Testing The Time Machine – Lessons Learned / Retrospective

This post is about using the output from my Testing The Time Machine dojo to help me develop my exploratory testing, presentation & facilitating skills.

The previous post includes what I learnt from the session generally, in terms of organising a geek night & presenting. This post is about what I have learnt from the session output combined with the previous post in order to identify clear goals for my continued exploratory testing learning as well as improving the dojo.

I’ve been trying out different ways of displaying the post-its the group generated – I tried taking a picture, but the writing wasn’t that legible in the images.

Obviously, there’s the old faithful mindmap, but as I was thinking of adding the data into various formats, I thought I’d start with copying the info on the post-its into Notepad (interesting find – you can copy multiple rows from Notepad into an Xmind subtopic & it will add them as individual instances under that subtopic. Don’t know why this tickled me, but it certainly made my life easier!)

I then started a mindmap:

And I also stumbled upon Corkboard.me which closely resembles how I work on my current client’s site – post-its on a whiteboard. So I created my own Testing The Time Machine corkboard.

Anyone can update this corkboard, so go ahead & add any ideas you can think of (I’ve taken a screenshot so can get back to the original if anything goes array). You can left-click drag the board around to see all the post-its.

(As a side, I think it would be an interesting collaborative social project to see what this corkboard.me is capable of)

One thing I prefer about the mindmap is that you can identify relationships between different instances under the sub topics. I’ve partially tried to do this on the corkboard by putting them alongside each other.


Interesting patterns / concepts that came out of the session :

  • The groups suggestions tested the discrete parts of the time machine (system) – Delorean, driver & time travel components (a system in itself)
  • The groups suggestions also tested the time machine as a whole
  • No suggestions were made for discretely testing the time travel components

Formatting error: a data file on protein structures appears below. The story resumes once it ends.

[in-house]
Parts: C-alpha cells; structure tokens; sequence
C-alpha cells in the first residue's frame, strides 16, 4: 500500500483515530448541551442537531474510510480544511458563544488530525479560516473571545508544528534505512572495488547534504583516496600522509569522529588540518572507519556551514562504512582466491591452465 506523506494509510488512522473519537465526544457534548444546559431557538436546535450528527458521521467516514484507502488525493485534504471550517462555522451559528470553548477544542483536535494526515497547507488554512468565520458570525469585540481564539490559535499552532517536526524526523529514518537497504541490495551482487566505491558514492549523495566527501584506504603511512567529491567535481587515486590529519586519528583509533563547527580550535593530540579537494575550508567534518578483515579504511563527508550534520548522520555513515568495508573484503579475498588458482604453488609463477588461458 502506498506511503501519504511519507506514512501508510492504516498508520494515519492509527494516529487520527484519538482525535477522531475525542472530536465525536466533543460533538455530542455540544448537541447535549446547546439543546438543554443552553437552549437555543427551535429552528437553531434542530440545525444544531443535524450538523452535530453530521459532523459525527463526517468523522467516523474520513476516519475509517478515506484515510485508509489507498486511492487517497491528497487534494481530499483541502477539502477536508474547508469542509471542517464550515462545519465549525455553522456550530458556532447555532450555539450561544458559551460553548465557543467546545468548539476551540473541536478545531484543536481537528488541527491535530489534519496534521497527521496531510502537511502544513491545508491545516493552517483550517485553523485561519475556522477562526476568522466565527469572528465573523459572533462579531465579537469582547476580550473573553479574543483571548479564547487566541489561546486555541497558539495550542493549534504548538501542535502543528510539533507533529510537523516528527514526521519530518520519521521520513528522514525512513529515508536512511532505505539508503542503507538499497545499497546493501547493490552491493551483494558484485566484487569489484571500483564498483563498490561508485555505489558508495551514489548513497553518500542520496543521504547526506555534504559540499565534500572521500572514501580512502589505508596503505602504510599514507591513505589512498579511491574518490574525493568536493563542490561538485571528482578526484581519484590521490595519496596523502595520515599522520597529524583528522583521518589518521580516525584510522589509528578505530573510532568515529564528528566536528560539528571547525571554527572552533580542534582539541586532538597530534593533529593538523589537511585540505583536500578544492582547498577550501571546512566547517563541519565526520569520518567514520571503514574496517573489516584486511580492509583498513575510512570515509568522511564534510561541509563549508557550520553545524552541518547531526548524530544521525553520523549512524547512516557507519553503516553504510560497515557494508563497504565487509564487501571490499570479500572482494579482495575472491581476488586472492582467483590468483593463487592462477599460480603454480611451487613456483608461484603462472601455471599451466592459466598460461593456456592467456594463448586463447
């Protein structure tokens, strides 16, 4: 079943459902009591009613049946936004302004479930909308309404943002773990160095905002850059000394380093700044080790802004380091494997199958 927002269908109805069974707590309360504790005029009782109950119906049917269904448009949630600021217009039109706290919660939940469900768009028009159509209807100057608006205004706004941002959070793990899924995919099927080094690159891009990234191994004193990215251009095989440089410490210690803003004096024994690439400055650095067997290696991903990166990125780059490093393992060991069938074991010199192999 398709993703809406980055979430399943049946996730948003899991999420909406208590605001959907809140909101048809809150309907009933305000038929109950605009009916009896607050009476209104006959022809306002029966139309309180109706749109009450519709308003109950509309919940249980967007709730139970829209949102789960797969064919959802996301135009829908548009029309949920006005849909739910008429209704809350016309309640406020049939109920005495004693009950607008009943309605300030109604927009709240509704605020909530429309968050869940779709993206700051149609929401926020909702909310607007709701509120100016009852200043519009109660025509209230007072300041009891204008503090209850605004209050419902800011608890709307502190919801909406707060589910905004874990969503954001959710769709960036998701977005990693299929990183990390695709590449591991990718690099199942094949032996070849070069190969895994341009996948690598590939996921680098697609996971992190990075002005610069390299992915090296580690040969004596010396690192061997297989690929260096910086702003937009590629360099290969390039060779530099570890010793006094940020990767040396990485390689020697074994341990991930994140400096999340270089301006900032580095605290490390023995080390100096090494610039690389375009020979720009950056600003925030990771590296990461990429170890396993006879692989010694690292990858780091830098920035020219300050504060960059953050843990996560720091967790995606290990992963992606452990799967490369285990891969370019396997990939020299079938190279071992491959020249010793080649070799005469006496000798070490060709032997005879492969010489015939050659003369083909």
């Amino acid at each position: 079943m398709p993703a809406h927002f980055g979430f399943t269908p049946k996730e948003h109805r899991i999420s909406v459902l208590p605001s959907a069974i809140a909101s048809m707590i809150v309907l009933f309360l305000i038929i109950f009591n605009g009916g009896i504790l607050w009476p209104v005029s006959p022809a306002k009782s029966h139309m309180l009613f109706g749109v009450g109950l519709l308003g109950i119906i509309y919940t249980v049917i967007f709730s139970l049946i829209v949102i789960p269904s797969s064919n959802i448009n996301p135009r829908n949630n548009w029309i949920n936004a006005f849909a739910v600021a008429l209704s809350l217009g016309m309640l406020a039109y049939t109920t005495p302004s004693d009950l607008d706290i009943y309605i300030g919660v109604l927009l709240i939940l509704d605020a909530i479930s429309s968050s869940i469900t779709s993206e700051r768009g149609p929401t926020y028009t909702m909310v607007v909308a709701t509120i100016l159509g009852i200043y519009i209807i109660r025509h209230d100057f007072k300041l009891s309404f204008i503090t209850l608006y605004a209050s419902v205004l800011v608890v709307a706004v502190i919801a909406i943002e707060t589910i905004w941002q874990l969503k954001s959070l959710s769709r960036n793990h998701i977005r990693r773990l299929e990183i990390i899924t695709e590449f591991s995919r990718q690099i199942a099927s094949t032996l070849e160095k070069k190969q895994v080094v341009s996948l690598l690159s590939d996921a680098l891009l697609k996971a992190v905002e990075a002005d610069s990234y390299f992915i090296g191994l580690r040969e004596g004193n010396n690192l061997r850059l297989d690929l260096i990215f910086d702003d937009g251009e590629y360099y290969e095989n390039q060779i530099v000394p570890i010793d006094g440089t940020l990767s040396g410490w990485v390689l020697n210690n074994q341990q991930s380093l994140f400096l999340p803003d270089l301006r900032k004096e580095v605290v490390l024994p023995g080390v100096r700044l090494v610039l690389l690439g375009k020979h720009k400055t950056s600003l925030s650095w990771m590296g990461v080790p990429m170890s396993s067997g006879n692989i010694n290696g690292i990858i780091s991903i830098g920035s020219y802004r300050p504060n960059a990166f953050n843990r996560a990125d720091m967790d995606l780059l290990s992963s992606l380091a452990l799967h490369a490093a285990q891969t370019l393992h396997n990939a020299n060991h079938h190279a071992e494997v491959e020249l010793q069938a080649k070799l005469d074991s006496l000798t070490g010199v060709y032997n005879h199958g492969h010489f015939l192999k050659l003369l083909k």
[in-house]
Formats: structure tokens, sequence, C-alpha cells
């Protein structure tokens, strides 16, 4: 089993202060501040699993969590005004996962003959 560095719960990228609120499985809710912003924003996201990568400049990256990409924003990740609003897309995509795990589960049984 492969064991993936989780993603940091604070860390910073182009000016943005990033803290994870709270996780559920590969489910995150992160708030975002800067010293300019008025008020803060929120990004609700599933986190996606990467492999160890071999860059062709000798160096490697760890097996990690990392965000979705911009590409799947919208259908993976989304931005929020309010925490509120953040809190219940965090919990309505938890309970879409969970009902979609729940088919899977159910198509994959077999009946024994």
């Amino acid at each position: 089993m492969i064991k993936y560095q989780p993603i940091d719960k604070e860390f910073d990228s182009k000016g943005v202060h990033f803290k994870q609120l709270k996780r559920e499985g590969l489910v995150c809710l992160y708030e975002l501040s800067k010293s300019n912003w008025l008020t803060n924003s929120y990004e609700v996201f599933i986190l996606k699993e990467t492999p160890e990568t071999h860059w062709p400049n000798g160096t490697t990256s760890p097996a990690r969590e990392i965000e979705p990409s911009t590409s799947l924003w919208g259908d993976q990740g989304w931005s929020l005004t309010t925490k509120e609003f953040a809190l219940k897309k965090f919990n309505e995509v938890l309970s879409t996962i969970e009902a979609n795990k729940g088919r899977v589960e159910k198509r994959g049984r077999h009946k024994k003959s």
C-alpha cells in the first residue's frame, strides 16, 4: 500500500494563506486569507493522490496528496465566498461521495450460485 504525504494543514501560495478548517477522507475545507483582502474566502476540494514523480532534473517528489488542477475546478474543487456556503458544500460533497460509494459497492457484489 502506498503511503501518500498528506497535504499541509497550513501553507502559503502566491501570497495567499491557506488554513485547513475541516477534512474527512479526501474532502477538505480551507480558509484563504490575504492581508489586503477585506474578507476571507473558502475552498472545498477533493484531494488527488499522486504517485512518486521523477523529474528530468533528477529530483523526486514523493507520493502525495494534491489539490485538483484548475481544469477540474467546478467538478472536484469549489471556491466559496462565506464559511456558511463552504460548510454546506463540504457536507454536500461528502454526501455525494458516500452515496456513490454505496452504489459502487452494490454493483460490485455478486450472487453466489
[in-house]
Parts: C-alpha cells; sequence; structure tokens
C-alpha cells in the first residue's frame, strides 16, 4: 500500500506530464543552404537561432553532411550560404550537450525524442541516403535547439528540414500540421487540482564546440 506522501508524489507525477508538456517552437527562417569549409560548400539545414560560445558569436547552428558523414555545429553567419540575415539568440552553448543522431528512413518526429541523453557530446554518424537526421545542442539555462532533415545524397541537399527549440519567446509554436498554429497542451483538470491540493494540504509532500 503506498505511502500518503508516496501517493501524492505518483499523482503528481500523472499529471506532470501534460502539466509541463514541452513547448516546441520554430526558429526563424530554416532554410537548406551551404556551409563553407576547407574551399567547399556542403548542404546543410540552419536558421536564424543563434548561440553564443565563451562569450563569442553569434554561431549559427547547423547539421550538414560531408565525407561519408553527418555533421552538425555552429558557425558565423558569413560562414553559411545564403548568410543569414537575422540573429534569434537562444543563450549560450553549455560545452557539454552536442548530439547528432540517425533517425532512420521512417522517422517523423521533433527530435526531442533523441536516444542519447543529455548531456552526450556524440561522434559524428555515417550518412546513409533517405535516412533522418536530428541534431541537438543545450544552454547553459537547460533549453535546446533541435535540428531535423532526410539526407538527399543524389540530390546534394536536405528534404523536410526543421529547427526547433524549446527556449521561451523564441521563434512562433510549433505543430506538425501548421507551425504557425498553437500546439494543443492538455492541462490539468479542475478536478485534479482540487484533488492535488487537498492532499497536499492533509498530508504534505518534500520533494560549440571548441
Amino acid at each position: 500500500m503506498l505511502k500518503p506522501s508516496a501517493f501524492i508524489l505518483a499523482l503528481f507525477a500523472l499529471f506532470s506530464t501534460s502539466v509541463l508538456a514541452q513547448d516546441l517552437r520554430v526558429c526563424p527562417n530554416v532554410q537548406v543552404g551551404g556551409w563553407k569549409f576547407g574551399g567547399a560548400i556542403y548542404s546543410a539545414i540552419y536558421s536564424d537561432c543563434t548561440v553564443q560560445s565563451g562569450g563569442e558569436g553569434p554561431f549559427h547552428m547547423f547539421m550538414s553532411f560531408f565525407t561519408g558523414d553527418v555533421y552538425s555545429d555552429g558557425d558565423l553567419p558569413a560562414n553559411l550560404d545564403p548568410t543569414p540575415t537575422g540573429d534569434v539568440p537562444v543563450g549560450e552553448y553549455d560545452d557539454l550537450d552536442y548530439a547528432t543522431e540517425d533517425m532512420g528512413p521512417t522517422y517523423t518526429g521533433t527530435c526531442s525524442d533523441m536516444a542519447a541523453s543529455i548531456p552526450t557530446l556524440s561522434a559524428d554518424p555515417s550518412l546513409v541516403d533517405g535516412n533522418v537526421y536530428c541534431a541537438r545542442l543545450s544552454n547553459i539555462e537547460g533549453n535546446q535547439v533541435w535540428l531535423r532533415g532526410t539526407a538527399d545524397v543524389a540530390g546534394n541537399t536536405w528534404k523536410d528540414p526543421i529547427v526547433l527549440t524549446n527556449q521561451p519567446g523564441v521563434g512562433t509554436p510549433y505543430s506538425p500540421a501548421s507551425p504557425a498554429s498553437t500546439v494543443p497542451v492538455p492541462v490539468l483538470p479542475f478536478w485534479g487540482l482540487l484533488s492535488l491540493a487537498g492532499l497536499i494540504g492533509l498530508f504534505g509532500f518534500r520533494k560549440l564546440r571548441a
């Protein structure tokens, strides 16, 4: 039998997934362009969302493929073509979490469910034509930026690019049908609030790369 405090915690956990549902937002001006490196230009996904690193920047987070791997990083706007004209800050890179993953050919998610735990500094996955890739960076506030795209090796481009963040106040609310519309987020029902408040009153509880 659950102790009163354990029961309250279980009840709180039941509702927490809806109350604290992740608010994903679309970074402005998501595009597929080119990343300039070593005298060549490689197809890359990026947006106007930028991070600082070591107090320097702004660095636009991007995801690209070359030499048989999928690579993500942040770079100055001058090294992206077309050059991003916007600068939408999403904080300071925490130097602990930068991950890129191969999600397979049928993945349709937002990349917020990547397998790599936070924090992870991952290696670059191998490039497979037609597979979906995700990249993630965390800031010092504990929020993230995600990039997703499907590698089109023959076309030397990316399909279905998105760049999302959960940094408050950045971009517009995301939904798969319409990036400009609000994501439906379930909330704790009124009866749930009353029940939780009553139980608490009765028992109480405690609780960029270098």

• Not many suggestions for “Your Brain” – this could be due to several reasons I can think of:
  • Lack of Testers in the group
  • Lack of experience in verbalising how we ‘test’ products – we just do it, don’t know the label for it
  • Not enough guidance from me on what output I expected for “Your Brain” – I was envisaging the group would gather ideas from different heuristics they apply when ‘testing’ a product. As with previous feedback, this is an assumption which has failed me.
  • There was a reasonable amount of output for the given size of group, awareness of exploratory testing & heuristics and that this meetup was the first for most of the attendees.
  • My understanding of exploratory testing wasn’t challenged
  • It was great to see how users interact with a product :
  • how did the group tackle the dojo
  • how would the group tackle testing the time machine

So what goals can I take from this session to improve my exploratory testing & the dojo?

Exploratory Testing :

  1. Think about testing a product from different perspectives – help with creating personas & how they think in order to generate different test ideas
  2. Practice exploratory testing more pro-actively in order to understand the finer subtleties
  3. Making up your own heuristic is hard

Session :


  1. Learn what content I do have better – reduce nerves, increase confidence & hopefully audience interest
  2. Pay attention to the audience – see how they are reacting and adapt presentation accordingly
  3. Be prepared to take extra time explaining something more in depth & interacting with audience
  4. Try to use buzzwords & jargon as little as possible – make the content relevant to my audience
  5. Be clearer on what the expected goals of the session are prior to announcing the dojo


  1. Clearer definition of “Your Brain”
  2. Clarify what to do with a Sharpie & post-it
  3.  Try & challenge suggestions – why are they making that suggestion
  4. Structure the ideas according to the MARTY heuristic straight away on a big wall – initially I just randomly stuck the post-its to the whiteboard & quickly run out of room. I had to move them from the whiteboard to the wall & this interrupted the flow

Now to find another opportunity to peddle my wares on some unsuspecting victims! I’d really like to try it out on a bigger group so they can break into smaller groups & have greater discussion between themselves.
I’d also find it really handy to present to some exploratory testers for their feedback on the session & the output they could potentially generate.
I’m open to offers, you know where to find me!